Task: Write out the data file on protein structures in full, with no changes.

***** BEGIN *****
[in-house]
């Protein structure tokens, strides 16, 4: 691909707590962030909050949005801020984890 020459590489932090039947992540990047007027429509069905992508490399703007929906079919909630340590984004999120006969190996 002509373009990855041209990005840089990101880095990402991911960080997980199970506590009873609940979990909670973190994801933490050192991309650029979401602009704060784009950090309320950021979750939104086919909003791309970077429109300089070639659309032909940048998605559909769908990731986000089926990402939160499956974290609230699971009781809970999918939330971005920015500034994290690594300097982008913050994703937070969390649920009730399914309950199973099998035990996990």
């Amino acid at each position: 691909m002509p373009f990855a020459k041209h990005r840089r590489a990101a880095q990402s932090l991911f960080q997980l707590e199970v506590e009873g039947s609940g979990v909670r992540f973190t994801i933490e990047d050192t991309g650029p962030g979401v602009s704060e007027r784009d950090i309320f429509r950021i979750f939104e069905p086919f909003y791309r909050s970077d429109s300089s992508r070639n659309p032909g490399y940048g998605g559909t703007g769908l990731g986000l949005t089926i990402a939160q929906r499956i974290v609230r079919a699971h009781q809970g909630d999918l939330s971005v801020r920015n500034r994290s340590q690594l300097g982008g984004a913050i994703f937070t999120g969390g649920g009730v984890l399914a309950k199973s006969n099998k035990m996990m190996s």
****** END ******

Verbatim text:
[in-house]
């Protein structure tokens, strides 16, 4: 691909707590962030909050949005801020984890 020459590489932090039947992540990047007027429509069905992508490399703007929906079919909630340590984004999120006969190996 002509373009990855041209990005840089990101880095990402991911960080997980199970506590009873609940979990909670973190994801933490050192991309650029979401602009704060784009950090309320950021979750939104086919909003791309970077429109300089070639659309032909940048998605559909769908990731986000089926990402939160499956974290609230699971009781809970999918939330971005920015500034994290690594300097982008913050994703937070969390649920009730399914309950199973099998035990996990």
């Amino acid at each position: 691909m002509p373009f990855a020459k041209h990005r840089r590489a990101a880095q990402s932090l991911f960080q997980l707590e199970v506590e009873g039947s609940g979990v909670r992540f973190t994801i933490e990047d050192t991309g650029p962030g979401v602009s704060e007027r784009d950090i309320f429509r950021i979750f939104e069905p086919f909003y791309r909050s970077d429109s300089s992508r070639n659309p032909g490399y940048g998605g559909t703007g769908l990731g986000l949005t089926i990402a939160q929906r499956i974290v609230r079919a699971h009781q809970g909630d999918l939330s971005v801020r920015n500034r994290s340590q690594l300097g982008g984004a913050i994703f937070t999120g969390g649920g009730v984890l399914a309950k199973s006969n099998k035990m996990m190996s």